… personalistic, popular, populist, pro-poor, revolutionary, participatory, socialist, Castroite, fascist, competitive authoritarian, soft authoritarian, third-world-oriented, hybrid, statist, polarizing, oil-addicted, Caesaristic, counterhegemonic…

Consideriamolo come un’alleanza tra il radicalismo di sinistra e i militari

… chavismo consists not simply of a “civilian–military alliance,” to quote the man himself (Chávez, Harnecker, and Boudin 2005, 81), but an alliance of radical–leftistcivilians and the military…

Democrazia o tirannia? Zona grigia…

… it was clear that chavismo, as a political regime, occupied a “gray zone” between democracy and authoritarianism (Coppedge 2003; McCoy 2004)…

Un precedente? Forse la Cuba di Fulgencio Batista

… There is no question that leftist–military ruling alliances are not new in Latin America (Remmer 1991), dating back to Cuba in the 1930s, when a young sergeant, Fulgencio Batista, sought to dominate Cuban politics by courting radical leftist civilians (first, student leaders, and then communists)…

Negli anni novanta la risposta sudamericana alla crisi fu l’apertura al mercato

… In the early 1990s, the common response to the economic woes of the region was the emergence of market-oriented administrations… introducing more economic liberalization rather than less..

Nel nuovo millennio accade l’esatto contrario.

Quale intuizione ha favorito Chavéz?

Ortodossia: ha incluso gli esclusi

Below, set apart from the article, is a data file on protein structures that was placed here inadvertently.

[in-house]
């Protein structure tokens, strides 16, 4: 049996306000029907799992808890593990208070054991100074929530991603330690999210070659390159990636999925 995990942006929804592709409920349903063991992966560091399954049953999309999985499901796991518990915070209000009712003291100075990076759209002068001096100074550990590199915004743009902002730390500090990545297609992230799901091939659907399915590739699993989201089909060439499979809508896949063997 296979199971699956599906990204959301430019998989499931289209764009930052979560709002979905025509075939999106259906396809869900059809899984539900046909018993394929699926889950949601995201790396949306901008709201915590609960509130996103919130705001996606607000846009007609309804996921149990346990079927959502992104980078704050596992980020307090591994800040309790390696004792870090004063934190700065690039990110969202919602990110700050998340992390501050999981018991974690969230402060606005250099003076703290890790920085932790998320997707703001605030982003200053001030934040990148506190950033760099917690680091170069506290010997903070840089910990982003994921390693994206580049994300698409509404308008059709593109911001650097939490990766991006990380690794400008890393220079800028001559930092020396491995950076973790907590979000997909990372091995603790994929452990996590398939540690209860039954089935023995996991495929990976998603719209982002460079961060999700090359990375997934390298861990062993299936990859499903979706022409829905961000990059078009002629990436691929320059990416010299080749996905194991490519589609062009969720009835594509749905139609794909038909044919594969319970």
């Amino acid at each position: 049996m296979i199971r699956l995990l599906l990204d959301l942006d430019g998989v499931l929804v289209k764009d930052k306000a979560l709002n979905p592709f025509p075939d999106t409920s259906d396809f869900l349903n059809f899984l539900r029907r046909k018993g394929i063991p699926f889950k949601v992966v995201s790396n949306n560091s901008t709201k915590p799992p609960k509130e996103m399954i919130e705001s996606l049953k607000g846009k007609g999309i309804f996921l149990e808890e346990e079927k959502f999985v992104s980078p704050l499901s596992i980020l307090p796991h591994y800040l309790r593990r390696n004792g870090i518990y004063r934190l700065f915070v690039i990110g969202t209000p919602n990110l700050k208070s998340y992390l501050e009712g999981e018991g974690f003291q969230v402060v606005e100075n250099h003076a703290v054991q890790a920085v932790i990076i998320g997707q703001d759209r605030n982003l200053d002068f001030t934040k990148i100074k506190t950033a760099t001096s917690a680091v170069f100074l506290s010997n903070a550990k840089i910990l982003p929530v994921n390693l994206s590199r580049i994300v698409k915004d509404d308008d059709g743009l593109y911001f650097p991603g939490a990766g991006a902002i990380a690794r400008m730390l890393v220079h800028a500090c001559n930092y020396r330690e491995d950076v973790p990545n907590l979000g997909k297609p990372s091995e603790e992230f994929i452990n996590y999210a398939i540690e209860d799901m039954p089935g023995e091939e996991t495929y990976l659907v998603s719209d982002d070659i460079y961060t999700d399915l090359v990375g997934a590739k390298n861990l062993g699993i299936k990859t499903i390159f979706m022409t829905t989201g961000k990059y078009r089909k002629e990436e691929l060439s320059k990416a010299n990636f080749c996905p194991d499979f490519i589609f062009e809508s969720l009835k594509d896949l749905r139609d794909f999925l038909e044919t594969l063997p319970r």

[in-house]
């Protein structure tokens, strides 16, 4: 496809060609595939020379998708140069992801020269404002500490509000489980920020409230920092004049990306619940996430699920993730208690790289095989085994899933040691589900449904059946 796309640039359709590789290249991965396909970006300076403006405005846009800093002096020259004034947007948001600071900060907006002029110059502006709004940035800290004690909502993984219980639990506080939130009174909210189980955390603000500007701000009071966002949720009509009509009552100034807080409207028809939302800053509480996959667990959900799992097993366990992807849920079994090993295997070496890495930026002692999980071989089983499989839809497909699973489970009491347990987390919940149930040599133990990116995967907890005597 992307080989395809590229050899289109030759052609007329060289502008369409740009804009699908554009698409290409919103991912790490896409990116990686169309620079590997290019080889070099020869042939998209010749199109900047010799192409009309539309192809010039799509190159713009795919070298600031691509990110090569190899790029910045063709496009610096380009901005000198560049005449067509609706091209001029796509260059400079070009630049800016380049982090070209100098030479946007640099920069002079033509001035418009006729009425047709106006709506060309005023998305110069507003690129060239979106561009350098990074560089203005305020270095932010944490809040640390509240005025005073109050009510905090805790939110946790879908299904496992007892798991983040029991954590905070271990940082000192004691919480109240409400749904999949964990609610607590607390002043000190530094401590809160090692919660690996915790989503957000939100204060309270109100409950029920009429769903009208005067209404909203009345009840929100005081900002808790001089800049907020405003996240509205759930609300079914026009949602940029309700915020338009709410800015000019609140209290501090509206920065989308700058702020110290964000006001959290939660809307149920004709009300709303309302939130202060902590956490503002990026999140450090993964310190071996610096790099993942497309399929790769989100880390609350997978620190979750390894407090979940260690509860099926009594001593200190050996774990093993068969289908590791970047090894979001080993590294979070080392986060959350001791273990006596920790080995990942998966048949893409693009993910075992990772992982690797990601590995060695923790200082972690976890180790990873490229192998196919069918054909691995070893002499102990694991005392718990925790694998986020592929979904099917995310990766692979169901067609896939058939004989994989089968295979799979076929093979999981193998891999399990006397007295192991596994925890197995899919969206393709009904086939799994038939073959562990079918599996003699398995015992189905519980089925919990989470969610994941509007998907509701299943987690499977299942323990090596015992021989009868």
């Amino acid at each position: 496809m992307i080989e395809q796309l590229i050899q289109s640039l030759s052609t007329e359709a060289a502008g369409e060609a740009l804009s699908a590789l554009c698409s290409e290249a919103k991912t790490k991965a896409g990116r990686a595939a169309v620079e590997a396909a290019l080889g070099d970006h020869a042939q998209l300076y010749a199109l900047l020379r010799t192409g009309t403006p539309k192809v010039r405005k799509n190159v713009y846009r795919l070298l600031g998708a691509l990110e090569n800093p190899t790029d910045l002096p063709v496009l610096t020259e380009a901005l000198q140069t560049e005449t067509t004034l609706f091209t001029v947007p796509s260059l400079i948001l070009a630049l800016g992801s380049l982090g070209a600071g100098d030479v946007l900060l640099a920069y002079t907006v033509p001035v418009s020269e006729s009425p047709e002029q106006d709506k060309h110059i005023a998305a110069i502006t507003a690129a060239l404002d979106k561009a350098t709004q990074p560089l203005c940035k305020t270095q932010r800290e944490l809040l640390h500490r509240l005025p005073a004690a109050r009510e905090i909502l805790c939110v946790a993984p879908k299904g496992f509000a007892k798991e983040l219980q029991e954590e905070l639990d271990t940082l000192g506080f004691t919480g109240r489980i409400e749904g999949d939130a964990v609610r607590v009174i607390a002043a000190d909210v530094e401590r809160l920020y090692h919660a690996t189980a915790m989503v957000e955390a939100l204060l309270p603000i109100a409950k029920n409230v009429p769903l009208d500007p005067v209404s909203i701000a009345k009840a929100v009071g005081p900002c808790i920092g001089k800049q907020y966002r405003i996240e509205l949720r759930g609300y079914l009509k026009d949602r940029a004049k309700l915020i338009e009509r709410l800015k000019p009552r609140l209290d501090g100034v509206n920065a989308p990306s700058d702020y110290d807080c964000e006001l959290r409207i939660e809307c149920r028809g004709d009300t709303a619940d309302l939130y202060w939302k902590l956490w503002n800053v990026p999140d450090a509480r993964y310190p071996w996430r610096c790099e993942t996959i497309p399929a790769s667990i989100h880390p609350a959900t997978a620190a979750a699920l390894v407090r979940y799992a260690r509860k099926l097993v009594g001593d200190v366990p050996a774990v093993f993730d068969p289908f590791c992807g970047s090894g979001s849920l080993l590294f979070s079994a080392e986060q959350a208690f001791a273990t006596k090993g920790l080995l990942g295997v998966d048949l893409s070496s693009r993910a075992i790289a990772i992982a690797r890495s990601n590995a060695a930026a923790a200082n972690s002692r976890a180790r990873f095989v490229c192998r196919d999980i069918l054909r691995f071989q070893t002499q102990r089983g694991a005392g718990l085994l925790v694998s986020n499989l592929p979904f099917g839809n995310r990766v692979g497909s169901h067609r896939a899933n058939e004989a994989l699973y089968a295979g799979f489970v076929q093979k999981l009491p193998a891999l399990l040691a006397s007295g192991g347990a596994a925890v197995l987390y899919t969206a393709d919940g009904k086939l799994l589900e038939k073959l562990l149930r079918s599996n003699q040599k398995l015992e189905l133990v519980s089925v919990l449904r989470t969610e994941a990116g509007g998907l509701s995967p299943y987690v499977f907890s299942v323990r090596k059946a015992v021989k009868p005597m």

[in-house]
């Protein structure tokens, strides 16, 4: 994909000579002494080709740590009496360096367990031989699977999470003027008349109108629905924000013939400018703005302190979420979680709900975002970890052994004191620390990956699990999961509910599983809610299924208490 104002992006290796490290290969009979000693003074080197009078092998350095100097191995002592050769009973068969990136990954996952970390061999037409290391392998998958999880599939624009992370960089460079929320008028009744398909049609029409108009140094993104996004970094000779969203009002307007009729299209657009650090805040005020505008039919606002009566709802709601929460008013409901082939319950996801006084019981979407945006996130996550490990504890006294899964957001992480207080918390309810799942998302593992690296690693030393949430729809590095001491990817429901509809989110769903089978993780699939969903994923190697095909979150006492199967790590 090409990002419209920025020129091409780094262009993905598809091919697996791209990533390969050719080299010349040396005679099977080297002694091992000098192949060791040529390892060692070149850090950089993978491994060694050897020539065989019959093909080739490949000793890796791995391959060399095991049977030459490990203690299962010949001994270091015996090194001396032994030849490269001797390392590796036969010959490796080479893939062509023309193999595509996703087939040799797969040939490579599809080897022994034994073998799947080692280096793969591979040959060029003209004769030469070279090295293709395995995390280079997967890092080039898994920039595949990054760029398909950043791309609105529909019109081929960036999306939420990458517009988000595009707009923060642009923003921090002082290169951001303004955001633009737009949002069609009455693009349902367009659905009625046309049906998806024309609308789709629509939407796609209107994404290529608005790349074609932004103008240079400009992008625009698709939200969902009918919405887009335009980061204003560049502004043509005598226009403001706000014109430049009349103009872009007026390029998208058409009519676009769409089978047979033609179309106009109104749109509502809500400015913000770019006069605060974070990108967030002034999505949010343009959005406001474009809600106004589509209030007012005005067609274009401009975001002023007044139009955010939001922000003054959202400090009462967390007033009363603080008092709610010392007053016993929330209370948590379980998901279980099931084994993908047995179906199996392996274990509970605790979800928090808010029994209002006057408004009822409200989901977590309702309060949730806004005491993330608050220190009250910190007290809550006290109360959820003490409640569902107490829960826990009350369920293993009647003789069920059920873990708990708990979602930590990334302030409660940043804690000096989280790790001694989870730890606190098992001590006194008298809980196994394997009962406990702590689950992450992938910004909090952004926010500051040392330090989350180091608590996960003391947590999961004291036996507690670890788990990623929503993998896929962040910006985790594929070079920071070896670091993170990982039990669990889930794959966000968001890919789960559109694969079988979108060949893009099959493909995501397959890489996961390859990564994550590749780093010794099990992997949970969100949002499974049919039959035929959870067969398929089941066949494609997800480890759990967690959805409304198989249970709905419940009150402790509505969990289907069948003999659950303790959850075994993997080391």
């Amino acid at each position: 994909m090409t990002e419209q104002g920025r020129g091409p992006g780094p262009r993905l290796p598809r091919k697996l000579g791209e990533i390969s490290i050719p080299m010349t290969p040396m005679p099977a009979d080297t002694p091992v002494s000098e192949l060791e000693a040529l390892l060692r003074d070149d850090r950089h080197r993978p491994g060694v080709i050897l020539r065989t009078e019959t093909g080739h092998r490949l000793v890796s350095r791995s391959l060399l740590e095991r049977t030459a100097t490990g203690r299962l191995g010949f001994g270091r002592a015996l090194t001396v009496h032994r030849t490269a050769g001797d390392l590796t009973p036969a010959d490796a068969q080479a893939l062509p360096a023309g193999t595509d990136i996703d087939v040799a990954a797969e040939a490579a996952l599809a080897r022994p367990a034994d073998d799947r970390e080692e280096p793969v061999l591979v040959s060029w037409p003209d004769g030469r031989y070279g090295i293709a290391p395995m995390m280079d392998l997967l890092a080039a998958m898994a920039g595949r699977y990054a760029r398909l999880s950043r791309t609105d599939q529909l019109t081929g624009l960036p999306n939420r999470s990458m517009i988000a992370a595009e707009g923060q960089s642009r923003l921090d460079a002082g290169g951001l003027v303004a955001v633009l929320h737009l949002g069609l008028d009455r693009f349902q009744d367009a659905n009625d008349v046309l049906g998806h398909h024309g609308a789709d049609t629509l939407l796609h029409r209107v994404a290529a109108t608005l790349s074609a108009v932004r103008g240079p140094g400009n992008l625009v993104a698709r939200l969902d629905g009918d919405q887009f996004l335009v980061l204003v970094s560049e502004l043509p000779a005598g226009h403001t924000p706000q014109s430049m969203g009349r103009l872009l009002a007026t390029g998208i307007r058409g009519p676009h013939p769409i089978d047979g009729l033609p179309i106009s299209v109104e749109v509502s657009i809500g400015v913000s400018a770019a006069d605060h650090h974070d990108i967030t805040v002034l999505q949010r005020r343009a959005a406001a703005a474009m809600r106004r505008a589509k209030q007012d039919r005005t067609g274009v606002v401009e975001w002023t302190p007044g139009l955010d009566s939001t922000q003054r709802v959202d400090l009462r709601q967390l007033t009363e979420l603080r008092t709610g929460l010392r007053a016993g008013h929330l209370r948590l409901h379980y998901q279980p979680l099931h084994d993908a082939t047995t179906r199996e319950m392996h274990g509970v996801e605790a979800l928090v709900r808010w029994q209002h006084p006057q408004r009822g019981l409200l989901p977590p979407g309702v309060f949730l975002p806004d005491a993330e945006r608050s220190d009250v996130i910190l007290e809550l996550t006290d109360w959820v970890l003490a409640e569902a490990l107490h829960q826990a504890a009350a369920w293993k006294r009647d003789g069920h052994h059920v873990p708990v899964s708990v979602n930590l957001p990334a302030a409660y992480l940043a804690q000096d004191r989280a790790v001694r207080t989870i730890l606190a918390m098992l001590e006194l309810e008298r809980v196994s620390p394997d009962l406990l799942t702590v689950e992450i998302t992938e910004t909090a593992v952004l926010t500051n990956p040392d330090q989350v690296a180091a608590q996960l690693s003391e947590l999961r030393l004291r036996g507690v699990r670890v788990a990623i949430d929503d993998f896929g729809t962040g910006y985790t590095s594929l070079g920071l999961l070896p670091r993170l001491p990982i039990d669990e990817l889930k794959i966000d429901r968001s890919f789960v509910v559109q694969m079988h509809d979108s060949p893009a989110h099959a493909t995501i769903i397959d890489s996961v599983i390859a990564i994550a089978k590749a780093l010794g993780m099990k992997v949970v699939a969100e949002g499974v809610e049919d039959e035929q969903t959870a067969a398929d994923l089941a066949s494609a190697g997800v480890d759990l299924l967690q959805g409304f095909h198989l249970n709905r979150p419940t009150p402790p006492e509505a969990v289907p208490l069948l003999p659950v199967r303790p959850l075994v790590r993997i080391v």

… Most of the scholarship seeking to explain chavismo argues that the previous regime, the “Fourth Republic” or the “Punto Fijo regime,” suffered from excessively exclusionary politics: political institutions became too rigid to give entry to new, smaller, nondominant political forces, which led to accumulated resentment… The old regime benefited two parties, AD and COPEI, and no one else. According to this view, chavismo was, at its core, a movement designed to break down institutional barriers…

In realtà, gli esclusi dalla vita politica non erano affatto tali. Parliamo di formazioni politiche ben oliate per irrompere sulla scena…

… I seek to modify the view of pre-existing institutional rigidity and closure. While some institutions did remain closed and even ossified, the most important story is how many other political institutions actually offered shelter to a number of nondominant forces, which I will call small opposition forces (SOFs)… It was this degree of institutional sheltering, together with two decades of growth collapse, that explains why leftist SOFs grew in numbers large enough to sustain a new ruling coalition and learned to work with the military to a degree that had few parallels in the region…

La rivoluzione chavista ha fatto leva su lamentele della popolazione e su molto opportunismo di molti insider…

… rise of the left in Latin America in the 2000s is the result of both gripes (i.e., complaints about the socioeconomic status quo) and institutional opportunities…

Le lamentele erano corrette ma non quella relativa alla presunta esclusione dalla scena politica di talune forze…

… I agree with scholars on Venezuela, who almost unanimously argue that citizens by the late 1990s had ample reasons to vote for an anti–status quo option, but I disagree with those who underplay the institutional openings of the Punto Fijo era…

I due problemi di Chavéz…

… Chávez has had to deal with two different sources of tensions within his initial coalition: (1) the defection of moderate leftists, and (2) divisions within the military….

Come li risolse? Ecco le sue quattro armi:

1. ampliamento della spesa pubblica e distribuzione contentini,

2. polarizzazione della politica: o con me o contro di me,

3. trattamento della corruzione: duro con gli altri, distratto con i suoi,

4. discriminazioni sul lavoro: assunzioni mirate.